David Hockney first experimented with printmaking as an art student studying at the Royal College of Art in London. At one point, having run out of funds, he was unable to purchase any further art materials until he discovered that in the printing room, materials were free. In this period, Julian Trevelyan was in post as Professor of Printmaking at the College, inducting students into the process and its extensive potential for creative expression. With a painter’s perspective, Hockney brought a spontaneity to the technical process of etching and his abilities were quickly recognised when he won the prestigious Guinness Award for Etching while still a student.
Kaisarion and all his Beauty dates from 1961, the year prior to Hockney’s graduation from the RCA. Hockney had recently discovered the work of contemporary Greek poet Cavafy and was captivated. Cavafy did not shy away from his gay identity and his work has been described as holding ‘the historical and the erotic in a single embrace.’ In this etching, Hockney takes inspiration from the poem which describes, in sumptuous detail, the imagined figure and dress of Julius Caesar and Cleopatra’s son, Kaisarion (Caesarion).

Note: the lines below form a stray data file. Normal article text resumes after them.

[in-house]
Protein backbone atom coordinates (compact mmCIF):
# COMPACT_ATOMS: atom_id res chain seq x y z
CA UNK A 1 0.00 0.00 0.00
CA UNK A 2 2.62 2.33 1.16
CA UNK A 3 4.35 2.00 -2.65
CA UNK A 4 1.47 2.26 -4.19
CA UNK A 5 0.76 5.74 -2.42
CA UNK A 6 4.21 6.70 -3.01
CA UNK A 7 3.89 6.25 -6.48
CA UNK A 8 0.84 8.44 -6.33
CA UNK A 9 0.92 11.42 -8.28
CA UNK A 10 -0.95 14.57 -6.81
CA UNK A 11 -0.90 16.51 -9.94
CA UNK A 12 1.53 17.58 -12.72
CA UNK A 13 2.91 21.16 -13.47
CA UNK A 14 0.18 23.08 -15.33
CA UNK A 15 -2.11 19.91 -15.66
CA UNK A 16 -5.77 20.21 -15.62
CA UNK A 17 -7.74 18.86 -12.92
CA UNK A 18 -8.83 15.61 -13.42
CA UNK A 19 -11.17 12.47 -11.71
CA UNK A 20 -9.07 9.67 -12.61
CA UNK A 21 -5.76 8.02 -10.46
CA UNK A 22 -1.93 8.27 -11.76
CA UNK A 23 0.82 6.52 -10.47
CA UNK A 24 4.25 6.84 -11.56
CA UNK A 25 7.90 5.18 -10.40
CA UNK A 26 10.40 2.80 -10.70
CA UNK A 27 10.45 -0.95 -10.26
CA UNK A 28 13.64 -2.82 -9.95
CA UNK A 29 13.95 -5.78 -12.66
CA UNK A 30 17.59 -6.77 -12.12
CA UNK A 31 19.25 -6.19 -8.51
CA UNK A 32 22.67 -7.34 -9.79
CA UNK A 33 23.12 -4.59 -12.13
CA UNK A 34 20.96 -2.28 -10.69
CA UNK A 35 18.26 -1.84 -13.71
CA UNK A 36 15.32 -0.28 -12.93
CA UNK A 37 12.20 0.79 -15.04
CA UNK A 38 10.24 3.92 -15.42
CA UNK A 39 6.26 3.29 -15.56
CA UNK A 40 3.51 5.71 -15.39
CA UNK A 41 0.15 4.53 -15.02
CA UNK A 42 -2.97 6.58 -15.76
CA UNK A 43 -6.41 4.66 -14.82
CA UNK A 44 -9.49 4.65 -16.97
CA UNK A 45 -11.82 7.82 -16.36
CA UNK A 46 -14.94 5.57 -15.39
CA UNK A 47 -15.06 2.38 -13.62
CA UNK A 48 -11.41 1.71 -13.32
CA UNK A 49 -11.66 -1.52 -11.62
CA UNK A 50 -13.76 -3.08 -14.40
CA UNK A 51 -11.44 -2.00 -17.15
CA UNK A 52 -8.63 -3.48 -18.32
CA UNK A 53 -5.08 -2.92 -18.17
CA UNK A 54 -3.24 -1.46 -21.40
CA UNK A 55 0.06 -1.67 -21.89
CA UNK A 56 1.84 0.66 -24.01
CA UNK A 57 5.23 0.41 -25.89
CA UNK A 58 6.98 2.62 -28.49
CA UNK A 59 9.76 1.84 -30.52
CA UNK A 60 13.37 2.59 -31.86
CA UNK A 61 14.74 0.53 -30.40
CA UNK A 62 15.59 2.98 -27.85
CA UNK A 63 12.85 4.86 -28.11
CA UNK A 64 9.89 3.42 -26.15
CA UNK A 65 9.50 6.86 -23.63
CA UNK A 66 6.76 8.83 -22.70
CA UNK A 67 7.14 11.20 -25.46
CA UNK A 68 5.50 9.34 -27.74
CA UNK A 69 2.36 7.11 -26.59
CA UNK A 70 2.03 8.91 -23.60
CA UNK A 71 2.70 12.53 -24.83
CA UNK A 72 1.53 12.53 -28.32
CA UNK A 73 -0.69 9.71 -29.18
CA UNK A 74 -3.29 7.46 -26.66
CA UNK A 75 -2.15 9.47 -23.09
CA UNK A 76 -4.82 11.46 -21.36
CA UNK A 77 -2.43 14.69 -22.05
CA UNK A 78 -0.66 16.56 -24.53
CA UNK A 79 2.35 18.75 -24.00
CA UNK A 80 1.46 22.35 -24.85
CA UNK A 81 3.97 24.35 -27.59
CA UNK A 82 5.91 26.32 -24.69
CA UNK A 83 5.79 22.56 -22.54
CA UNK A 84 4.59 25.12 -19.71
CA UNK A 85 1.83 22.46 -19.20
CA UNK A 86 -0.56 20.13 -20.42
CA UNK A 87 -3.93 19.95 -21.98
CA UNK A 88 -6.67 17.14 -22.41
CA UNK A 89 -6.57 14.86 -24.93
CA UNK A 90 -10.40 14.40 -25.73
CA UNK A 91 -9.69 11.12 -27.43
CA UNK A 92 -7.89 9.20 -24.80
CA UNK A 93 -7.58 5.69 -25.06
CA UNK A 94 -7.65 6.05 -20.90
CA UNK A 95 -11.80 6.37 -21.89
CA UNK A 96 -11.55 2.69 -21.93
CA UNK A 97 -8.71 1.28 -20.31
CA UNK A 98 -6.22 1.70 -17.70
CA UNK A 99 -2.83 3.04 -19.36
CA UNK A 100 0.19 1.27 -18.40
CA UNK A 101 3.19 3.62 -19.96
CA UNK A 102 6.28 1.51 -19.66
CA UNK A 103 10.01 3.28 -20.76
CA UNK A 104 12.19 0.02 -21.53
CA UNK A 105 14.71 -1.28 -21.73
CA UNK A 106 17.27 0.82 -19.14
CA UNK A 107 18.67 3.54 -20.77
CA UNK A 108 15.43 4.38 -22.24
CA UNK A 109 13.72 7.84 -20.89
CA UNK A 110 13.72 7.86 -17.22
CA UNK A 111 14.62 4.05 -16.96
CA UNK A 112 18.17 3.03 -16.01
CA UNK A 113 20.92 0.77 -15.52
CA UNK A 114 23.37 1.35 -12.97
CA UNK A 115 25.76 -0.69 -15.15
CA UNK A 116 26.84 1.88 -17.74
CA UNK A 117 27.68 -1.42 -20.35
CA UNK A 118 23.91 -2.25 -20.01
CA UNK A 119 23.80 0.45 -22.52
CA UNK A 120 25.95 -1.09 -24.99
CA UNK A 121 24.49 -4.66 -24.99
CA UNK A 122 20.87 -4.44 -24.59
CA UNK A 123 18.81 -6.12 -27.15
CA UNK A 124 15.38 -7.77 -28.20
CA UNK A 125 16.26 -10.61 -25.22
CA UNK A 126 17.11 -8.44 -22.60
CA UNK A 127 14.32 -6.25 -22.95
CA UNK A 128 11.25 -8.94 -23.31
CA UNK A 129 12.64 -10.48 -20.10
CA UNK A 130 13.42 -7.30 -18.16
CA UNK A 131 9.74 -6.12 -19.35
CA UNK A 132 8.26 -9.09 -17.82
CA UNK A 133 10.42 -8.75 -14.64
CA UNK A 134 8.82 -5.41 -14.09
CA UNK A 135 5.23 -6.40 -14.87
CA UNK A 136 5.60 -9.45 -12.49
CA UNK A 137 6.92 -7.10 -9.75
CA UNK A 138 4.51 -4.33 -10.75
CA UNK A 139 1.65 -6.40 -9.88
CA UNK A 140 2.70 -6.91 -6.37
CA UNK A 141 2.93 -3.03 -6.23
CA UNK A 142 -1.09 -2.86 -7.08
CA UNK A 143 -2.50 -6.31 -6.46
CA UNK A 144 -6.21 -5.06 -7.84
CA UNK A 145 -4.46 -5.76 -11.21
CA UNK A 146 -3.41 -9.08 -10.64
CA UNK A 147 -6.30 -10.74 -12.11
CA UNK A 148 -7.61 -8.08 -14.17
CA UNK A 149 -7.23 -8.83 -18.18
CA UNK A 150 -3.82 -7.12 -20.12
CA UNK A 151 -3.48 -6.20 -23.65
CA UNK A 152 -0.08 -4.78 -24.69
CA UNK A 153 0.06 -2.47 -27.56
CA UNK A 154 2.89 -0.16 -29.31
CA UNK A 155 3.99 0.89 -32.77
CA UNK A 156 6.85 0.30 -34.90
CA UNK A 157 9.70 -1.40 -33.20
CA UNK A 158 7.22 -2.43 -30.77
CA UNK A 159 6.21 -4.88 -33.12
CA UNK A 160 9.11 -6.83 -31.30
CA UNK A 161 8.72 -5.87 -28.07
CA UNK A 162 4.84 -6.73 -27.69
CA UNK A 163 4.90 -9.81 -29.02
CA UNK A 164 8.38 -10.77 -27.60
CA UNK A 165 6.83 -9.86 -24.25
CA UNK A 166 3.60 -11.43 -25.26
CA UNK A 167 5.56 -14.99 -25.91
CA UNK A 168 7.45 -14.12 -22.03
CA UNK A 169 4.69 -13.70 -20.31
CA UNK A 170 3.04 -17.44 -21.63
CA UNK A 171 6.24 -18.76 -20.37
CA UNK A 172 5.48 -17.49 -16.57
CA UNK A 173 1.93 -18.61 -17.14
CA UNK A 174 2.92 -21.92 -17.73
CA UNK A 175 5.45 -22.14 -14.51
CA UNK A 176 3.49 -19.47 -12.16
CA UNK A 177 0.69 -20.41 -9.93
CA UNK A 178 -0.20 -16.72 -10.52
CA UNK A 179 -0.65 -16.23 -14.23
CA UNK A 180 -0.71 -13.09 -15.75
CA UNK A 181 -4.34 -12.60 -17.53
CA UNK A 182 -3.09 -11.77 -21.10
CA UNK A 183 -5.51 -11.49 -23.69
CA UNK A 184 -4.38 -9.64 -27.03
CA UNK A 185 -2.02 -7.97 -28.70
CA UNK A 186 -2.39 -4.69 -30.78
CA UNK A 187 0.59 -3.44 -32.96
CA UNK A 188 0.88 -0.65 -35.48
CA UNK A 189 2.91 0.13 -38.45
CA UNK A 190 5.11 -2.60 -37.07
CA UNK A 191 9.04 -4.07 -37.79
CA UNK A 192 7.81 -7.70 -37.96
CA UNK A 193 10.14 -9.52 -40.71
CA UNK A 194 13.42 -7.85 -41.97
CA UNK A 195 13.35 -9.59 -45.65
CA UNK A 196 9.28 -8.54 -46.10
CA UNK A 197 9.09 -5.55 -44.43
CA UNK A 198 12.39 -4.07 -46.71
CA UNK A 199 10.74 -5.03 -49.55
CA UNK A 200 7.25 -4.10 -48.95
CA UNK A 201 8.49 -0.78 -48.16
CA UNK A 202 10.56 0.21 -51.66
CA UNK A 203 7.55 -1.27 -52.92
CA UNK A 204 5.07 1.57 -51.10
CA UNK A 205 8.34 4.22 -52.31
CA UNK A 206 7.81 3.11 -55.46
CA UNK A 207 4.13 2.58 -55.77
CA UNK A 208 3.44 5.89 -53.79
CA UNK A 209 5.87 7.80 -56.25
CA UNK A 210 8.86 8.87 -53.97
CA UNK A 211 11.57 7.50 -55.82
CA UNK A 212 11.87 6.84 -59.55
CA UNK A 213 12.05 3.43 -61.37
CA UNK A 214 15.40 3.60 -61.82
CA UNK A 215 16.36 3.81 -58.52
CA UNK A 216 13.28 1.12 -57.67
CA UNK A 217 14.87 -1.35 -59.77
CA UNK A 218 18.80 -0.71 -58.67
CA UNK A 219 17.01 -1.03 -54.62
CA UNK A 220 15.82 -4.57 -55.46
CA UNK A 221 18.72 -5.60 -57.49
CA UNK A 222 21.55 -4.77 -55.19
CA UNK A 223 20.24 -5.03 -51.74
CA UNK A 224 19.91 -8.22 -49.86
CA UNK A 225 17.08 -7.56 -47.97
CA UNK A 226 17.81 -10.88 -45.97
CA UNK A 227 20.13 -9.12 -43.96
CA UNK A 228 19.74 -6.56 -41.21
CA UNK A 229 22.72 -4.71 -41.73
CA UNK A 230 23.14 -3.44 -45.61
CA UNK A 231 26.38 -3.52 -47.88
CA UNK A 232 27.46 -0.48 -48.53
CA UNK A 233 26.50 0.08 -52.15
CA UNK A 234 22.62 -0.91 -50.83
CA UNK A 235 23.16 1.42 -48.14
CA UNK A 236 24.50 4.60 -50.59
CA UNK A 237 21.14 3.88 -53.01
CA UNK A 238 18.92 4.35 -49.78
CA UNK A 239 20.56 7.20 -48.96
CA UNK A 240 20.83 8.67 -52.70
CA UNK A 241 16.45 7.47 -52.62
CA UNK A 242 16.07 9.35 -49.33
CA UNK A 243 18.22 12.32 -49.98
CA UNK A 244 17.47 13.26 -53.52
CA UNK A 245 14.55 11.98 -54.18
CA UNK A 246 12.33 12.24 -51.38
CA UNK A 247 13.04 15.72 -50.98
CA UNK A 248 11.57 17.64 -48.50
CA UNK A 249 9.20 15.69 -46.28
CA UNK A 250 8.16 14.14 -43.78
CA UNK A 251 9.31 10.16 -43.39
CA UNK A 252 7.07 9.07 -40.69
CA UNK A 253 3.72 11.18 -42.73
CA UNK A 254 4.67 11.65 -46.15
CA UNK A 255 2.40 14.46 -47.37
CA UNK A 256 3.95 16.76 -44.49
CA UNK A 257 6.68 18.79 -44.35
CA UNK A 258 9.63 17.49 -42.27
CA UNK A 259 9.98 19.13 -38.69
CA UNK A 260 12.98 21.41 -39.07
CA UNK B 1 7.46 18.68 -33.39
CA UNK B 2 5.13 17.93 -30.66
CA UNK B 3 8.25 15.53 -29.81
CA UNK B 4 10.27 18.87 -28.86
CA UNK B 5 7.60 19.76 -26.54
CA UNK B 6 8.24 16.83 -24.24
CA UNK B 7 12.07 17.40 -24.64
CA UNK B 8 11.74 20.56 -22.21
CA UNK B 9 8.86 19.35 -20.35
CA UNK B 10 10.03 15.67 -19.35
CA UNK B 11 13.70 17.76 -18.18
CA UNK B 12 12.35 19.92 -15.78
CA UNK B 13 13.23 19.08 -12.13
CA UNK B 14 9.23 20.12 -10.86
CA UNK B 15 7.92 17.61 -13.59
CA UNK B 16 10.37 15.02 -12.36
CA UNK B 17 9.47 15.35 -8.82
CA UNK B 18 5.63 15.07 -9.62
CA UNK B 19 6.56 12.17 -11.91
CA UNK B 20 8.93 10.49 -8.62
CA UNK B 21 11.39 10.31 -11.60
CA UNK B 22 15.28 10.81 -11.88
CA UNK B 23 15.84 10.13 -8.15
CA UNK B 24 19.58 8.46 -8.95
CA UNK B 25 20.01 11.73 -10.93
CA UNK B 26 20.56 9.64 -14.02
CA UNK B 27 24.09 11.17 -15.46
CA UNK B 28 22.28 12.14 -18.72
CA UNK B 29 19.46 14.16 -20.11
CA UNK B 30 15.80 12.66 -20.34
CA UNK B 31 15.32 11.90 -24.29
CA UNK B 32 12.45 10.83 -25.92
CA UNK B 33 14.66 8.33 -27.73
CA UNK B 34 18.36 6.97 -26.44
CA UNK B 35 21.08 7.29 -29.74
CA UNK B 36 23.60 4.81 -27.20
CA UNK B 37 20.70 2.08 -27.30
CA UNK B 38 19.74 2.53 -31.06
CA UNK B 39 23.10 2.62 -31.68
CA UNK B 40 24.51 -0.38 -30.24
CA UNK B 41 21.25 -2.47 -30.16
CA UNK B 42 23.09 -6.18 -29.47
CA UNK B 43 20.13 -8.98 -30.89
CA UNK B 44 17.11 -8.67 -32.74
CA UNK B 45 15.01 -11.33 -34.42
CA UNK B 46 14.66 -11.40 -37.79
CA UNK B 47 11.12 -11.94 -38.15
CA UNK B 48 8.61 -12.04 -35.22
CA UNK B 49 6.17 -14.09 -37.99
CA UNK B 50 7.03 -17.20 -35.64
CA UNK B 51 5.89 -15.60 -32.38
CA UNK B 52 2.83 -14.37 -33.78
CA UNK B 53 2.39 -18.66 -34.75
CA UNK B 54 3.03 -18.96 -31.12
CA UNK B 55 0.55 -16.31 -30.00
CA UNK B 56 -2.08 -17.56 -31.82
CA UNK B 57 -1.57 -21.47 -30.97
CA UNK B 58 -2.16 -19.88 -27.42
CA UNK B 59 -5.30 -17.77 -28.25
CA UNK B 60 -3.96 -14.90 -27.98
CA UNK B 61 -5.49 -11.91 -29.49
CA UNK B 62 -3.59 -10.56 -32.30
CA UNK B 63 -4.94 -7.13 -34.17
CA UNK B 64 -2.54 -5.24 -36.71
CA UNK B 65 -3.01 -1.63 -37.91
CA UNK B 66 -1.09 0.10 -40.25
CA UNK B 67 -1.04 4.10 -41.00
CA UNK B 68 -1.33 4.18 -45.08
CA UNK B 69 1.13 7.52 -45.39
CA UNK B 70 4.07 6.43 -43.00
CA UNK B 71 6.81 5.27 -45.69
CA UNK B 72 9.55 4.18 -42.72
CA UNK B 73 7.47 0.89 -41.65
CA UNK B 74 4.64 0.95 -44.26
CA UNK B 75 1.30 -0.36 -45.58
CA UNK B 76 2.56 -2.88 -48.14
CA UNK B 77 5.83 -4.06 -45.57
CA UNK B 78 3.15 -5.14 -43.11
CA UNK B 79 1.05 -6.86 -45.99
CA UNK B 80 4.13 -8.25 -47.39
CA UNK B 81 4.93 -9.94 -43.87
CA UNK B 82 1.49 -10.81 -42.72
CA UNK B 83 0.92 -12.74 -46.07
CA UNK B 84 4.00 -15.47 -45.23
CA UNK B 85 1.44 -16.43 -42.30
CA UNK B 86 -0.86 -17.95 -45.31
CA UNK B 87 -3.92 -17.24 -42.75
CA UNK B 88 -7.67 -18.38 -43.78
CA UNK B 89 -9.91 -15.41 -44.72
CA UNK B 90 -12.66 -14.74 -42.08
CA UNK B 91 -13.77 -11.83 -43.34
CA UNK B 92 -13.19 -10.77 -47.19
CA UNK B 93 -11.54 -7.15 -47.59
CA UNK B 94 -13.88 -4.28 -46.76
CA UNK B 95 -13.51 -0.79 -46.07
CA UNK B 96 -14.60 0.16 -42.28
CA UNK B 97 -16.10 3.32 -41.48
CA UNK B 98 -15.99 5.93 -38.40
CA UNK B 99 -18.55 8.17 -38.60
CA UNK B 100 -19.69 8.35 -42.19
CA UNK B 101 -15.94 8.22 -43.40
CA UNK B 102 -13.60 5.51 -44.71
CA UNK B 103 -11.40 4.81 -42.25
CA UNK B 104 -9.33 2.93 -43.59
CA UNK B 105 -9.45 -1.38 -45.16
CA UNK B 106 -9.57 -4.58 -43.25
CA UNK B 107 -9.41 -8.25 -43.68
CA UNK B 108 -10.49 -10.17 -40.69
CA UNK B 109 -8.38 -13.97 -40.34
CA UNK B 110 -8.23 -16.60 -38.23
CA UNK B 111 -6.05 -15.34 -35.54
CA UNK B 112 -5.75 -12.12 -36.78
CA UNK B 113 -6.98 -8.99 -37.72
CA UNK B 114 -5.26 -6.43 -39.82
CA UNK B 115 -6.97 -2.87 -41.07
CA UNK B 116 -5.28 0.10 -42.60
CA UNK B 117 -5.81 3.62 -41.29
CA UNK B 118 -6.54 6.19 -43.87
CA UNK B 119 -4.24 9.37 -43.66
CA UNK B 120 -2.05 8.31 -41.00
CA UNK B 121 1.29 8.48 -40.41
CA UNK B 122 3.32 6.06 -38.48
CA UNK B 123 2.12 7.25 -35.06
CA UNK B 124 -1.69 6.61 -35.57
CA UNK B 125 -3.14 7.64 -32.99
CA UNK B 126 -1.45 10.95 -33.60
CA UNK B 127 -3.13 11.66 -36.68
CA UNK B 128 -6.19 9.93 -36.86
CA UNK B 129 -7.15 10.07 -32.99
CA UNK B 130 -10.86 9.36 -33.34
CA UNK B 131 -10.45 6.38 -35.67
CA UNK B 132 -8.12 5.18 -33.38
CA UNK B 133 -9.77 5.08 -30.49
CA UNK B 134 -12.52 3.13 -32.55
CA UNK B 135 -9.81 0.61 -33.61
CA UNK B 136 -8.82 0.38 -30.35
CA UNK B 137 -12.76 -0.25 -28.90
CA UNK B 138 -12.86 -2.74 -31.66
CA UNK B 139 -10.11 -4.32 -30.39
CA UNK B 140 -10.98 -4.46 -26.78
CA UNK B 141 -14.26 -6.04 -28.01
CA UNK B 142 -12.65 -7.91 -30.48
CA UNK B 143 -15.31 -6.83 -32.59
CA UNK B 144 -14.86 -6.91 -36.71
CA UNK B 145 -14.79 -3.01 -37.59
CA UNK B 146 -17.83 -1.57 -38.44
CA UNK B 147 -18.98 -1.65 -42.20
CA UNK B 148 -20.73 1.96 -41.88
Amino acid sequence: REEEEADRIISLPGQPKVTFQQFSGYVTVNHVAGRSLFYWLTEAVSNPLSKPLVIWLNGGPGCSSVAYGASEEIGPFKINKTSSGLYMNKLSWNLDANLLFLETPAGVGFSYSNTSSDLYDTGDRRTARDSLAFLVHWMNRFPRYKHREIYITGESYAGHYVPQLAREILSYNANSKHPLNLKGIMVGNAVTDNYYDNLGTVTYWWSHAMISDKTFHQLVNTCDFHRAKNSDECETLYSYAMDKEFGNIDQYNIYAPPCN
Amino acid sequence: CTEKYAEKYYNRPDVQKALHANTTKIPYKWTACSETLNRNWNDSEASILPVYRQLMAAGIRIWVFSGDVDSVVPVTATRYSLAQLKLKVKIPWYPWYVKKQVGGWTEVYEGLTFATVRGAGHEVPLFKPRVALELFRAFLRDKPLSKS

The composition is deceptively simple at first glance, with hand-written text overlaying the image like graffiti and the figures conveyed in a sketchy and naïve style. Yet the imagery is complex; this Kaisarion stands atop a cloaked figure, possibly the artist, and his classical, regal profile is at odds with his round, patterned body and spindly limbs. To the right appears the artist’s mother, depicted as Cleopatra, with the Royal College of Art insignia a floating crown above her head. A miniature army spreads along the bottom and up the left-hand edge. The work is compelling, an entanglement of the ancient and modern as the artist interweaves his own response and experience into the imagery of the poem.
NICK CURNOW | HEAD OF FINE ART
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